To the President of Congress
The Hague June 22. 1784
If my Memory does not deceive me, I have heretofore transmitted to Congress, the Advice of some of the foreign Ministers here, that the United States in Congress assembled, Should write a Letter to each of the Sovereigns of Europe, informing them of the compleat Establishment of their Independance.1
Lately in seperate Conversations, with the Ministers of the two Empires, and the King of Sardinia they all repeated this Advice. They Say that this is the Rule: the Practice: and that the Precedents are uniform. The Empress of Russia, did it, lately, when She ascended the Throne. They add, that this is the precise point of Time, now that the Ratifications of the definitive Treaty of Peace are exchanged, which is most proper to make the Communication, and that their Courts expect it from Congress.
Congress no doubt will write an elegant Letter upon the Occasion, but it would, in substance, be sufficient to say, that on the 4. of July 1776, they found it necessary to declare themselves, a Sovereign State; that they have Since entered into Treaties with Several Powers of Europe, particularly a Treaty of Peace with the King of Great Britain, wherein that Crown has acknowledged formally and Solemnelly, their Sovereignty, and that it is their desire to live in good Intelligence and Correspondance with all the Sovereigns of Europe, and of all other Parts of the World, and with the one addressed in particular, and that there may be Friendship and Harmony between their respective Citizens and Subjects
These Letters may be transmitted to all or any of your Ministers in Europe, to be by them communicated, through the foreign Ministers at the Court where they reside, or they may be transmitted directly. if Congress are at a Loss for the Titles of any Sovereign, they may leave a Blank to be filled by the Minister to whom the Letter is sent for Communication.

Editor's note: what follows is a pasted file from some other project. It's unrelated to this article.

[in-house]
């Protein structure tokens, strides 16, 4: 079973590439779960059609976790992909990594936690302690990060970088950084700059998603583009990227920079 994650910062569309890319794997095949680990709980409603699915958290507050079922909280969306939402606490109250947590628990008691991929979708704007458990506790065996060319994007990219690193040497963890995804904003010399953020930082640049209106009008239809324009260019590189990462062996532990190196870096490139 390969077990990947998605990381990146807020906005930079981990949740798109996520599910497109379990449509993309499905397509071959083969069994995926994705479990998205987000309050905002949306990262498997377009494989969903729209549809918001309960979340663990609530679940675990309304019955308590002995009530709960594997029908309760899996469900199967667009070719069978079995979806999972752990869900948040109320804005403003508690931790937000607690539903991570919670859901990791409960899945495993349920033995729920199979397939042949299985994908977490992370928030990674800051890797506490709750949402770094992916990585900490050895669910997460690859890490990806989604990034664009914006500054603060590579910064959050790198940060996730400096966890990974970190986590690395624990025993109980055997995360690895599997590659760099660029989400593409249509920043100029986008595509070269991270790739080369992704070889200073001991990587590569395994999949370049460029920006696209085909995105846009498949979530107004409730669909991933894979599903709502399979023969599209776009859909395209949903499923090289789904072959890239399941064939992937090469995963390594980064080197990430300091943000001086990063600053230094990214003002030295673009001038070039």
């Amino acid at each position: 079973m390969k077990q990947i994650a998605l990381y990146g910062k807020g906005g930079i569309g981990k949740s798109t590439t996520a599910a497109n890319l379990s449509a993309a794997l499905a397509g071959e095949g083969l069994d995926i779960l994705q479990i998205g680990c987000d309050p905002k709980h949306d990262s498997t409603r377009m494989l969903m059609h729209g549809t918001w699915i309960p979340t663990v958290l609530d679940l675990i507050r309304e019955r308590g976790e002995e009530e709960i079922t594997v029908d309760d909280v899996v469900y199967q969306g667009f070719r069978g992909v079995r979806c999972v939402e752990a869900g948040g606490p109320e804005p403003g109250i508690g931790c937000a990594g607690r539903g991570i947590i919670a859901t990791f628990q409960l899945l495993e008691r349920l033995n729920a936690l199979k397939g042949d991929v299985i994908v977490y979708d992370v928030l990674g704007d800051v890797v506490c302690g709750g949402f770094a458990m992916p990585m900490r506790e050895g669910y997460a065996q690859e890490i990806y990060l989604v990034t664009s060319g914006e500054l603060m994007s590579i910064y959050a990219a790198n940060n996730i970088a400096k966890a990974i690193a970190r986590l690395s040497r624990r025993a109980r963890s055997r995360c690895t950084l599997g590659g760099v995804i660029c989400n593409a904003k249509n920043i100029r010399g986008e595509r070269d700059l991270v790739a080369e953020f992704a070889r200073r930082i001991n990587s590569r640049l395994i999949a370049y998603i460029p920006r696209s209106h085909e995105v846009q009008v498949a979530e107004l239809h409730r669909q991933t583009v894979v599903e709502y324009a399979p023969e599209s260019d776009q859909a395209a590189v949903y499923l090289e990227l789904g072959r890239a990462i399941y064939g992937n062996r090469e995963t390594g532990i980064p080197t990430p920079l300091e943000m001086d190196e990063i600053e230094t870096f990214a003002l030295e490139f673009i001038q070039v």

The Answers which will be respectfully given to these Letters, will prevent many Questions, Discussions and Chicaneries: because that orders will then be given to all Ambassadors Governors, Generals Admirals &c to treat all Americans, Citizens of the United States according to their Characters.
With great Respect, I have the / Honour to be, Sir, your most / obedient and most humble / Servant
RC (PCC, No. 84, V, f. 342–345); internal address: “His Excellency Thomas Mifflin Esqr / President of Congress.” LbC (Adams Papers); APM Reel 107.
1. To Robert R. Livingston, 31 July 1783, vol. 15:186–187. The source of the advice then was Count Carlo Ignazio Domenico Montagnini di Mirabello, the Sardinian minister to the Netherlands. Congress did not follow the advice passed along by JA in his 1783 letter nor would it do so in response to this letter.